As discussed above, the crutch of the present invention includes a forearm-engaging element 30. This element is monolithic and includes a D-shaped arm engaging element 50 having a linear back portion 52 and an arcuate forward portion 54. The element 50 includes a top surface 56 and a lower surface 58, with the lower surface being presented towards the frame element and including two hollow tubular legs 60 and 62 each having an inside diameter that is greater than the outside diameter of the bow element top ends so that these top ends can be received inside the tubular legs as best indicated in FIG. 3 to support the element 30 on the frame 18.
Each of the legs has a hole, such as hole 64 in leg 60 that has a diameter equal to the diameter of the hole 38, and is located on the tubular leg to be concentric with that hole 38 when the element 30 is seated on the frame element as shown in FIGS. 1 and 2. When the holes 38, 62 and 64 acre all concentrically oriented, the balls 44 will extend through both concentric holes on each leg and bow to lock the frame to the arm piece.
Should the user desire to use the crutch in an armpit-engaging mode, the user simply forces the balls 44 back into the tubular elements 34 to release the coupling of the legs 60 and 62 to the associated bows, and pulls the element 30 off of the frame. The user then attaches the armpit-engaging element 32 to the bows in place of the forearm-engaging element 30. The armpit-engaging element 32 is best shown in FIG. 5, and includes a U-shaped support element 70 having long legs 72 and a bight section 74 having a pad 76 encircling it.
Each of the long legs is approximately one-third as long as the total length of the bow elements as measured from the top ends T thereof to the junction J thereof, with the length of the long legs being measured from the bight section to the lower ends L thereof. Each long leg includes a hole 62' and 64' which is sized to be equal to the holes 62 and 64 and which is each placed to be concentric with the holes 38 of the bow elements when the element 32 is seated on the frame. The seating of the element 32 on the frame is similar to the seating of the element 30 on the frame as above described, and thus will not be described. The additional length of the long legs 72 is required to move the bight section into a location to engage a user's armpit and yet be still securely supported on the frame element.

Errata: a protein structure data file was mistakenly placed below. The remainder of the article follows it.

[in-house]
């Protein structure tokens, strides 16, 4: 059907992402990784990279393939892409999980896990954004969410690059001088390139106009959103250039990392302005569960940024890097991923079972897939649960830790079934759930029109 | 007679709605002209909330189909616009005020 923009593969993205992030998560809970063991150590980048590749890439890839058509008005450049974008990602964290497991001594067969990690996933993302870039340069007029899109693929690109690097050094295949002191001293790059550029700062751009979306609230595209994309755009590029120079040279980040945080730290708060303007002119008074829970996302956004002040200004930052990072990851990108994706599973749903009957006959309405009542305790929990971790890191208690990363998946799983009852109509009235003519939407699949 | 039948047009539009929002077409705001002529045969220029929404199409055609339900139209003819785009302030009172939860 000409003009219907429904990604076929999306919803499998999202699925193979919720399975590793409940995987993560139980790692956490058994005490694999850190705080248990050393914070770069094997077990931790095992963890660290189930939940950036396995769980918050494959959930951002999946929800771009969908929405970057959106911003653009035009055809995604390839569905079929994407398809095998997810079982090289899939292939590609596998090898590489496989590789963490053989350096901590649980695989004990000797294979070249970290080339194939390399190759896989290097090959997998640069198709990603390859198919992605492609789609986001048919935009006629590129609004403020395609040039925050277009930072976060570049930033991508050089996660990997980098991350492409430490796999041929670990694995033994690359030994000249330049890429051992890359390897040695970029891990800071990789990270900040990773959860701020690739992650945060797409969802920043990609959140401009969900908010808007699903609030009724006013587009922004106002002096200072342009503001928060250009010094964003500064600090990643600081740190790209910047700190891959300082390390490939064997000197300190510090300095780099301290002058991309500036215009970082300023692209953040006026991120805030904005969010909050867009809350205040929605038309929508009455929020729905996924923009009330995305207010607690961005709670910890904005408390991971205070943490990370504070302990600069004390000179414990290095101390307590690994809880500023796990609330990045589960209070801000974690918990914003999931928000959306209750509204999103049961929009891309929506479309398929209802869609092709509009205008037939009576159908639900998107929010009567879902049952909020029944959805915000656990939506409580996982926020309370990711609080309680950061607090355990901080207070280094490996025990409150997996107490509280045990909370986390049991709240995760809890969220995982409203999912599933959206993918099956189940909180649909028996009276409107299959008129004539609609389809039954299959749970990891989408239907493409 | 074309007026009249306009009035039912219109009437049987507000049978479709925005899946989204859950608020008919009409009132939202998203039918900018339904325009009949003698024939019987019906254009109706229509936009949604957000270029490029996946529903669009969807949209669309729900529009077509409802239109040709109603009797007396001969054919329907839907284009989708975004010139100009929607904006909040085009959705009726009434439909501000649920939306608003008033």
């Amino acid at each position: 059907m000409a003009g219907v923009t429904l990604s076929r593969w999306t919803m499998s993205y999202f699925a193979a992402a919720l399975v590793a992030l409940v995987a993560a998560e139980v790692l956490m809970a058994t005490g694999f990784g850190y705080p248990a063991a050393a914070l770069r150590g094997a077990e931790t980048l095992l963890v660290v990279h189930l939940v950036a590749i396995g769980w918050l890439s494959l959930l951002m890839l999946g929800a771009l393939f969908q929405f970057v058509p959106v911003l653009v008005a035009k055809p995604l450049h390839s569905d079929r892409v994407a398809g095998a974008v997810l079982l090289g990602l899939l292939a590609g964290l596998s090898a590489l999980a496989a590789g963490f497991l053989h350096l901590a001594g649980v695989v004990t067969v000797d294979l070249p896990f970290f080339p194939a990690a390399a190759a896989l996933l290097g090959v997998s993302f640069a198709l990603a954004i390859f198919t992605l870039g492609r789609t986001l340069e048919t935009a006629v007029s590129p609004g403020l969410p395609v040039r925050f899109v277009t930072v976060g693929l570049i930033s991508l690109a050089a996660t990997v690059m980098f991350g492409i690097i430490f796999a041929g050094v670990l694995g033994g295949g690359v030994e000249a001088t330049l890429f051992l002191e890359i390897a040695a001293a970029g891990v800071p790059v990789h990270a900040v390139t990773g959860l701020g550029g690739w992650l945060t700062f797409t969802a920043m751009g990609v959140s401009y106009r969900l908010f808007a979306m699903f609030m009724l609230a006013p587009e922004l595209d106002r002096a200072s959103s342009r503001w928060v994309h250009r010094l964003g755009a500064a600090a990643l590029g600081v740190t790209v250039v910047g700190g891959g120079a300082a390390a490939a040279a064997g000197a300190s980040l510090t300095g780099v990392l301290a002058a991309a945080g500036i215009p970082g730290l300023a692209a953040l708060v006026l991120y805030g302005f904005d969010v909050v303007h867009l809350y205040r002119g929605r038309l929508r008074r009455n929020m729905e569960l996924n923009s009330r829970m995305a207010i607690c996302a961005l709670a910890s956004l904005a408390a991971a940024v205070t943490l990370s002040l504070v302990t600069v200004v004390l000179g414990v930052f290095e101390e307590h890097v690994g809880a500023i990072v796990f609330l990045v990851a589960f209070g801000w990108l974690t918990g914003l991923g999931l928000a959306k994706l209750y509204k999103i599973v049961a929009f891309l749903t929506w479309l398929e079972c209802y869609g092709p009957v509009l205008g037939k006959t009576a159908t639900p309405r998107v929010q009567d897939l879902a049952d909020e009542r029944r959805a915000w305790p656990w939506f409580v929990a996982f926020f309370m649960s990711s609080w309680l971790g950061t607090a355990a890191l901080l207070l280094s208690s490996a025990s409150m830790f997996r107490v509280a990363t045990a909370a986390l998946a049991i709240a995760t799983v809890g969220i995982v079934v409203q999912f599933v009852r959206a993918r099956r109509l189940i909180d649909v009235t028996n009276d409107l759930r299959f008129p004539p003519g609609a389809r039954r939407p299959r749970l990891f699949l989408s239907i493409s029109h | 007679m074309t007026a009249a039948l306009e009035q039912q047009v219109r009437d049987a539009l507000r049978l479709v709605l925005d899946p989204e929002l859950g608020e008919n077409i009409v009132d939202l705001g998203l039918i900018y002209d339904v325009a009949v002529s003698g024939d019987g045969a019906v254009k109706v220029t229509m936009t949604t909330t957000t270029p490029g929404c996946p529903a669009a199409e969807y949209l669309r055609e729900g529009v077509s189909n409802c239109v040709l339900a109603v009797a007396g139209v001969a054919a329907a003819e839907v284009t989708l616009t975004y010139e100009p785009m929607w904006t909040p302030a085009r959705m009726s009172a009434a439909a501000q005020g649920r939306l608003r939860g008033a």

Both of the arm-engaging elements can include scalloped padding 78 such as shown on the forearm-engaging element in FIGS. 6, 7 and 8. The pad 26 can also be scalloped to include finger grips 80 such as shown for pad 82 in FIG. 6. Such padding will make the crutch even more comfortable to use.
It is understood that while certain forms of the present invention have been illustrated and described herein, it is not to be limited to the specific forms or arrangements of parts described and shown.
|Cited Patent||Filing date||Publication date||Applicant||Title|
|US2811978 *||Mar 4, 1955||Nov 5, 1957||Russell Martin I||Walking aid|
|US2932047 *||Apr 21, 1958||Apr 12, 1960||Johnston John M||Extensible mop handle|
|US4047821 *||Oct 13, 1976||Sep 13, 1977||A. B. Chance Company||Break-resistant telescoping tool|
|US4272087 *||Nov 1, 1979||Jun 9, 1981||Roehm Guenter H||Nonloosening drill chuck|
|US4733682 *||Dec 16, 1986||Mar 29, 1988||Guardian Products, Inc.||Tubular crutch construction|
|GB118026A *||Title not available|
|Citing Patent||Filing date||Publication date||Applicant||Title|
|US5165436 *||Mar 16, 1992||Nov 24, 1992||Hall Sr James D||Crutch apparatus|
|US5997443 *||Feb 2, 1998||Dec 7, 1999||Van Breems; Martinus||Exercise apparatus for running or walking|
|US7537017 *||Jul 20, 2007||May 26, 2009||Baker William H||Shoulder support assembly for an adjustable multi-purpose crutch|
|US8464399 *||Feb 1, 2010||Jun 18, 2013||Lett Solutions, Llc||Ergonomic anatomical assist system for handled devices|
|US20040069334 *||Oct 15, 2002||Apr 15, 2004||Ko Chin-Sung||Positioning structure for tubes of an umbrella shaft|
|US20080035190 *||Jul 20, 2007||Feb 14, 2008||Baker William H||Shoulder support assembly for an adjustable multi-purpose crutch|
|US20090199885 *||Apr 16, 2009||Aug 13, 2009||Baker William H||Shoulder support assembly for an adjustable multi-purpose crutch|
|US20110314639 *||Feb 1, 2010||Dec 29, 2011||Lett Solutions, Llc||Ergonomic anatomical assist system for handled devices|
|EP0591590A1 *||Oct 5, 1992||Apr 13, 1994||Jean Tillit||Attachment for a crutch, enabling it to remain upright without additional support|
|EP0925772A1 *||Dec 21, 1998||Jun 30, 1999||Xavier Charpin||Crutches with great vertical stability|
|U.S. Classification||135/71, 135/73, 135/66, 135/68, 403/328|
|Cooperative Classification||A61H3/02, A61H3/0244, Y10T403/604, A61H2003/0255|
|European Classification||A61H3/02B, A61H3/02|
|May 8, 1994||LAPS||Lapse for failure to pay maintenance fees|
|Jul 19, 1994||FP||Expired due to failure to pay maintenance fee|
Effective date: 19940511